The shed material is a consideration.

How to Choose the Right Garden Shed Style

by Shelley Frost

Garden tools often get shoved in the corner of the garage or left in the backyard. A garden shed frees up those cramped garage corners, but you'll face many options when it comes to backyard storage sheds. The layout, size and appearance of the shed play a role in choosing the best style of garden storage.

1. Decide on Size

You have several options when it comes to shed sizes. Once you decide on a spot for the shed, measure the space to get an idea of how much room is available. Taking a look at your gardening supplies helps figure out how much space you need. If you only have a few basic hand tools, you can get away with a small freestanding storage unit similar to a cupboard. If you have large equipment, such as a mower or rototiller, that you want to store, you'll need a full-sized shed that you can walk into. How you plan to use the shed is another consideration. If you plan to pot plants in the shed, you'll need space to work in.

2. Choose the Material

The type of material the shed is made from affects both the appearance and how well it stands up to the elements. Small, freestanding garden storage units are sometimes made from hard plastic. The plastic isn't affected as much by rain, but over time the plastic can become brittle, fade and crack. Wood, vinyl and metal are the other materials often used on garden sheds. If not properly cared for, wood sheds will rot over time. Metal and vinyl sheds are low-maintenance options.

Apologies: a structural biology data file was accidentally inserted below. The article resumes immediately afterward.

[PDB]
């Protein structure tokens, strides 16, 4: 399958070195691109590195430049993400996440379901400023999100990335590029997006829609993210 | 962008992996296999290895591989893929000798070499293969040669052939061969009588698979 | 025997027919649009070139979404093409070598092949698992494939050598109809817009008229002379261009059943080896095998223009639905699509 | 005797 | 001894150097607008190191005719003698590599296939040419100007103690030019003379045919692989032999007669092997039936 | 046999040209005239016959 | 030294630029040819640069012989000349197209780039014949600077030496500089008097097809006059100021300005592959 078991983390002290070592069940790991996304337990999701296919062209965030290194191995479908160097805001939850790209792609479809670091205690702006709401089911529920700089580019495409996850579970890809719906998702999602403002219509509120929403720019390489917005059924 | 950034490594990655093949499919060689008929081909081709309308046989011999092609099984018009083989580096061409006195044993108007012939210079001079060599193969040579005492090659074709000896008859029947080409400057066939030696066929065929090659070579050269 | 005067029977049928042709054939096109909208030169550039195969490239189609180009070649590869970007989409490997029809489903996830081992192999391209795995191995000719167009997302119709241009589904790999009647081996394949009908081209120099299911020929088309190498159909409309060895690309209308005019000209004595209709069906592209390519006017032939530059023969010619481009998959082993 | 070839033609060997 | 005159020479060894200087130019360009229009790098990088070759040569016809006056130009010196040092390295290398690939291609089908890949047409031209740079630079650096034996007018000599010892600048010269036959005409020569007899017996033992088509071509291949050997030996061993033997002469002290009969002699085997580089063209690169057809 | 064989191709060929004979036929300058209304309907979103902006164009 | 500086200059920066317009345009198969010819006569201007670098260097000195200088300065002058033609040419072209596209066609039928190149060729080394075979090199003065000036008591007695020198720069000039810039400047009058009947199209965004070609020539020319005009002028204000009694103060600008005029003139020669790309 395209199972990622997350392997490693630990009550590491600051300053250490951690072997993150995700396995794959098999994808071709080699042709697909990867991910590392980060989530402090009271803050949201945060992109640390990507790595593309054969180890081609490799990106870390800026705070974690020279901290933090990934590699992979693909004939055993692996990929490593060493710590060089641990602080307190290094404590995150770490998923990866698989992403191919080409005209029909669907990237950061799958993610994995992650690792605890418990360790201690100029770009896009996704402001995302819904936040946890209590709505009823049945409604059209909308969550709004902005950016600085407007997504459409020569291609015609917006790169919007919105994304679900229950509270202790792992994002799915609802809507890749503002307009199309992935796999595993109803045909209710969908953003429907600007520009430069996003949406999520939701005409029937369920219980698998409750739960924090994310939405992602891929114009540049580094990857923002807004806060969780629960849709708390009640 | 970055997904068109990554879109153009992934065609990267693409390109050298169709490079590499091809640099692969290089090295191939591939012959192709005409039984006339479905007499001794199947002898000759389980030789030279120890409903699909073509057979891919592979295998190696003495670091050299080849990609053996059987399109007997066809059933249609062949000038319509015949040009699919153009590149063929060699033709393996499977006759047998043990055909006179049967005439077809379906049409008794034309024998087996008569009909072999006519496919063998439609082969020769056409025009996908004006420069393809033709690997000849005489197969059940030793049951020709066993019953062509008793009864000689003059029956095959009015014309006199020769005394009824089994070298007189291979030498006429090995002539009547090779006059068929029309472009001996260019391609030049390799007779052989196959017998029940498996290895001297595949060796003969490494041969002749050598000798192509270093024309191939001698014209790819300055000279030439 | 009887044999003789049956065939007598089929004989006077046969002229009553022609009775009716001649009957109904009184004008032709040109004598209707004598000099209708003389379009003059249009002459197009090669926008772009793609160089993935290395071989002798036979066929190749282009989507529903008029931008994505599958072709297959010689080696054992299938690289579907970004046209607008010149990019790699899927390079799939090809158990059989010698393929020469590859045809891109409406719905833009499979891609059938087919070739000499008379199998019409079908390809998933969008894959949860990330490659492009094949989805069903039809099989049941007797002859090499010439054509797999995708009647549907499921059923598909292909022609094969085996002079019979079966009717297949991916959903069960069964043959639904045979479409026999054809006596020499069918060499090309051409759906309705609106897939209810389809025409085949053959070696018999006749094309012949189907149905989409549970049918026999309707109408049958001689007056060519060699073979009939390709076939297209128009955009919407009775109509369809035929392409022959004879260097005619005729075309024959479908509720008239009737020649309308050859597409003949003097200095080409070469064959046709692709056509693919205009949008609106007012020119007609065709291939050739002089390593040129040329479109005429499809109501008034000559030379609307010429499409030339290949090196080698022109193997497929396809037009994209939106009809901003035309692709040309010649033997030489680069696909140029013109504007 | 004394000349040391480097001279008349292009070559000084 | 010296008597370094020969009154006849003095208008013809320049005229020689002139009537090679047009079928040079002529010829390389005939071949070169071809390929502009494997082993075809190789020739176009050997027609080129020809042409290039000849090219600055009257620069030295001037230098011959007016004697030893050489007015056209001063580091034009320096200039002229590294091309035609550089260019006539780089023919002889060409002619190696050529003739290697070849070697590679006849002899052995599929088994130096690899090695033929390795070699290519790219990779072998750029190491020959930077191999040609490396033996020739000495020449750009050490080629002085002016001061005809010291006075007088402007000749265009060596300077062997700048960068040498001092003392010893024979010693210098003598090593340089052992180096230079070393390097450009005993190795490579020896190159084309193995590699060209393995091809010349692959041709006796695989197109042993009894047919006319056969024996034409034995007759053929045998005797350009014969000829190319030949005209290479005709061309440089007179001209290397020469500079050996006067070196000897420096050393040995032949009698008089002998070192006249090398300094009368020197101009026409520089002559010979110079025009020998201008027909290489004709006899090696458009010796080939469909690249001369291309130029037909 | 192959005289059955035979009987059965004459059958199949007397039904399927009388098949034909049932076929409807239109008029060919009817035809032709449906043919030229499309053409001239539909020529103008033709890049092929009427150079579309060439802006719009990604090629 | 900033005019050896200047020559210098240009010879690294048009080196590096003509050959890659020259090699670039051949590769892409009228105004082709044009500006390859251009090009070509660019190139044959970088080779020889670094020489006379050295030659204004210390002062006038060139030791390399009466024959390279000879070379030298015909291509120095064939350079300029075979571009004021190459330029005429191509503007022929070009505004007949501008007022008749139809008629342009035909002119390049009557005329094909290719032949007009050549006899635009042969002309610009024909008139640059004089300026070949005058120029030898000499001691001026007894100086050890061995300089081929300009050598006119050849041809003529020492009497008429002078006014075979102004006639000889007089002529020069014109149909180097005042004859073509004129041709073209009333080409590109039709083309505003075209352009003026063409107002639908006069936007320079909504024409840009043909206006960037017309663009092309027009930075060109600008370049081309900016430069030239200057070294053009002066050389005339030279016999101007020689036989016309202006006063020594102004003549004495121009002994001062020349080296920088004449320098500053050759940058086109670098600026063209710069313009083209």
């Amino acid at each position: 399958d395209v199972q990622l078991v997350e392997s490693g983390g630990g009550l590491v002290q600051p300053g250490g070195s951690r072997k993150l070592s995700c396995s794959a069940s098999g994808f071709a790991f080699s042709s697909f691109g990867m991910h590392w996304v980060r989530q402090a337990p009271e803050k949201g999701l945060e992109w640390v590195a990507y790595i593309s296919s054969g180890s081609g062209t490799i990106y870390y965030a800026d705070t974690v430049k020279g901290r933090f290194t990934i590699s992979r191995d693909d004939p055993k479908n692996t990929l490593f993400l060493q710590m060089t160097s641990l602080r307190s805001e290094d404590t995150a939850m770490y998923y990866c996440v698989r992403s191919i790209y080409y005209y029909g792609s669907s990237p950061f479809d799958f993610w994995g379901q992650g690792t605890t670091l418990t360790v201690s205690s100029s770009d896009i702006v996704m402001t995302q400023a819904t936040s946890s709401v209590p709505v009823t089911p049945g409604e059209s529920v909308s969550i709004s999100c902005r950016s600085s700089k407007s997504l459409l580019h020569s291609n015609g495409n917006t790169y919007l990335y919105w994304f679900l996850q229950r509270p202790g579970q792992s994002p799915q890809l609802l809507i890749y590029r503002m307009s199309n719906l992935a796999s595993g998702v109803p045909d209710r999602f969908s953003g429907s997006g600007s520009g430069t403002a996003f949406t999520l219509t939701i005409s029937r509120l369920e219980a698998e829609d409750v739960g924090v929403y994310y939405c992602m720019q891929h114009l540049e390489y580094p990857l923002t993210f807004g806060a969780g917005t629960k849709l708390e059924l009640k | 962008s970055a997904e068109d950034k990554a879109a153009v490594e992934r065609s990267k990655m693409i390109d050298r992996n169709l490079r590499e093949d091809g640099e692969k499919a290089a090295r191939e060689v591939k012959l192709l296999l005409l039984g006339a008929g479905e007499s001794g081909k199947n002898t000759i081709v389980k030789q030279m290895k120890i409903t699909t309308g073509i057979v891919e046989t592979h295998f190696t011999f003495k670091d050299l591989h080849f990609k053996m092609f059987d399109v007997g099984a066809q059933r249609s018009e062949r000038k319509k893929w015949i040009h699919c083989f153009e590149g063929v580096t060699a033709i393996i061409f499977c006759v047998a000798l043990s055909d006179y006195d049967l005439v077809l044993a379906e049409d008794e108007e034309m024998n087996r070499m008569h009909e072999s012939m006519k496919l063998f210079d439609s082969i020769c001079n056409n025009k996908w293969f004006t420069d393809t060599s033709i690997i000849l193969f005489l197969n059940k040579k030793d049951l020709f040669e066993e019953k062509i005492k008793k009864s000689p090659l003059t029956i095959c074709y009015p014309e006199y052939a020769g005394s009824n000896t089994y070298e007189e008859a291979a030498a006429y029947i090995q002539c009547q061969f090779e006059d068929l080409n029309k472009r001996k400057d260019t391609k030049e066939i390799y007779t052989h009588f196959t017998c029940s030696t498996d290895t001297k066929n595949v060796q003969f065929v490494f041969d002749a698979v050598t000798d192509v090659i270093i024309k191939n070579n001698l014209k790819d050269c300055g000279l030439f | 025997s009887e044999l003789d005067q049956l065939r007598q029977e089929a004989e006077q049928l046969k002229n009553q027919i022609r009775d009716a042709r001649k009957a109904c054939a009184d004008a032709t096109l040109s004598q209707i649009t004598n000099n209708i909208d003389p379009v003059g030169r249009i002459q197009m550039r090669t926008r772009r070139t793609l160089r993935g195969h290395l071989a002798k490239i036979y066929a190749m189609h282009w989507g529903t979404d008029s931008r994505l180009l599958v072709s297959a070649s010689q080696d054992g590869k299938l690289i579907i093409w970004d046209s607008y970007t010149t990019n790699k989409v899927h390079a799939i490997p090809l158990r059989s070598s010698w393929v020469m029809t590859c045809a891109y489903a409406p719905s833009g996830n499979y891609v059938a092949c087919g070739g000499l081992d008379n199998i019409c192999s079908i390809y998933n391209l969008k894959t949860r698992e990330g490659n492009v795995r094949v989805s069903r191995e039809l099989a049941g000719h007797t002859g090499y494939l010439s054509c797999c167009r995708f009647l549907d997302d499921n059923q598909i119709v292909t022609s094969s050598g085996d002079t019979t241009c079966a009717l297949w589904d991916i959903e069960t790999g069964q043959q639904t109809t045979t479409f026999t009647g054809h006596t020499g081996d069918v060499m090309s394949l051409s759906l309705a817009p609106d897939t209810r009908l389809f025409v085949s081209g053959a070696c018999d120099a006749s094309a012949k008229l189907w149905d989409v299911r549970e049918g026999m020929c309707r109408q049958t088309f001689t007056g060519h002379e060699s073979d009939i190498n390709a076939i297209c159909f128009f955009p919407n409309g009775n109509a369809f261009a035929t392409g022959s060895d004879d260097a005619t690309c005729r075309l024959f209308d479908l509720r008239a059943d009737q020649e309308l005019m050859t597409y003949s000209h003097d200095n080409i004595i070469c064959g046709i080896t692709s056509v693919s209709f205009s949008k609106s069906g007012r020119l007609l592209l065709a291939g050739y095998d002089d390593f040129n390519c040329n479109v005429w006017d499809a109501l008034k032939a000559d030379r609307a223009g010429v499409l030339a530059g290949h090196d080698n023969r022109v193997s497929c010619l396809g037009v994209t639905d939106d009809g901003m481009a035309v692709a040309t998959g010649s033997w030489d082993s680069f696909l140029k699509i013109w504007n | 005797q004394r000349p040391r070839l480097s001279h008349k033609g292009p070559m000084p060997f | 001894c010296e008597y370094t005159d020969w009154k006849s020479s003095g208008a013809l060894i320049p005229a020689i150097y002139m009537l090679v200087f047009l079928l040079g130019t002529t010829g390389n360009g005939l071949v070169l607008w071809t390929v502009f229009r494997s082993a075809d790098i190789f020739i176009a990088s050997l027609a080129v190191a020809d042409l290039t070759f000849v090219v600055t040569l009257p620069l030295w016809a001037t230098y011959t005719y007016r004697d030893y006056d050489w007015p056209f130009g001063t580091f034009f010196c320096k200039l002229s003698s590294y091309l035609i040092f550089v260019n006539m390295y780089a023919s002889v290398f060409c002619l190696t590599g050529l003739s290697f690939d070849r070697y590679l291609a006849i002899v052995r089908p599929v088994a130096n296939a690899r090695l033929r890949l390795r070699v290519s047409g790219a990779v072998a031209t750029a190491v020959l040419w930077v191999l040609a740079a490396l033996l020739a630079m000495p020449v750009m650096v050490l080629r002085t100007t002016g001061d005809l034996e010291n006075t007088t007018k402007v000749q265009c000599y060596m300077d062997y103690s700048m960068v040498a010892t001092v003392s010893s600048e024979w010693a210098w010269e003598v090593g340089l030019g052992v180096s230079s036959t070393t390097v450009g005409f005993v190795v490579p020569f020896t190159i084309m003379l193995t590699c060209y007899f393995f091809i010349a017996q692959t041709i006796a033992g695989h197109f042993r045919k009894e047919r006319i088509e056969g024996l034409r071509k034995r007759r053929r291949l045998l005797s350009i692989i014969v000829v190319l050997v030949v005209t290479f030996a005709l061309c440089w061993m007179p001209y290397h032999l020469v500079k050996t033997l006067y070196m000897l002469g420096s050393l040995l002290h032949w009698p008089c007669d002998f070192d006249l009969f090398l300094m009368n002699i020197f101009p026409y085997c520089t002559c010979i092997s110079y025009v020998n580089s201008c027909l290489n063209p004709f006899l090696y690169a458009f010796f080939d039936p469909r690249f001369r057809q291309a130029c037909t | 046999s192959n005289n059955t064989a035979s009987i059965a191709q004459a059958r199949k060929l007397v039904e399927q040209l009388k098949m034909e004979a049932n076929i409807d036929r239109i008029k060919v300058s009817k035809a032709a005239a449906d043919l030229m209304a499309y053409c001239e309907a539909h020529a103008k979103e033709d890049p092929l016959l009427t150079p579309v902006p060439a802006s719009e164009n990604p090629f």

3. Consider the Surroundings

Your garden shed is separate from the house, but you don't want it to stand out as an eyesore in the backyard. The style of the shed should match the general style of your home and yard. For example, a garden shed that looks like a small cottage fits in well with a country garden. Pick out details or overall style from the house to make the shed fit in better. A shed with shutters in the same color as the house shutters is an example. The color of the shed should also fit in with the existing colors of the landscape. The shed doesn't need to match the house exactly, but the colors should complement one another.

4. Choose Features

The extra features on the shed affect the overall style. Windows are a consideration when choosing the shed. Windows add light and make the shed look similar to the house, but you'll pay more. You also give potential thieves a glimpse at all of the goods hidden inside. The interior features help you narrow down shed styles. Consider options such as built-in shelving or a workbench.

About the Author

{{}}

Photo Credits

  • George Doyle/Stockbyte/Getty Images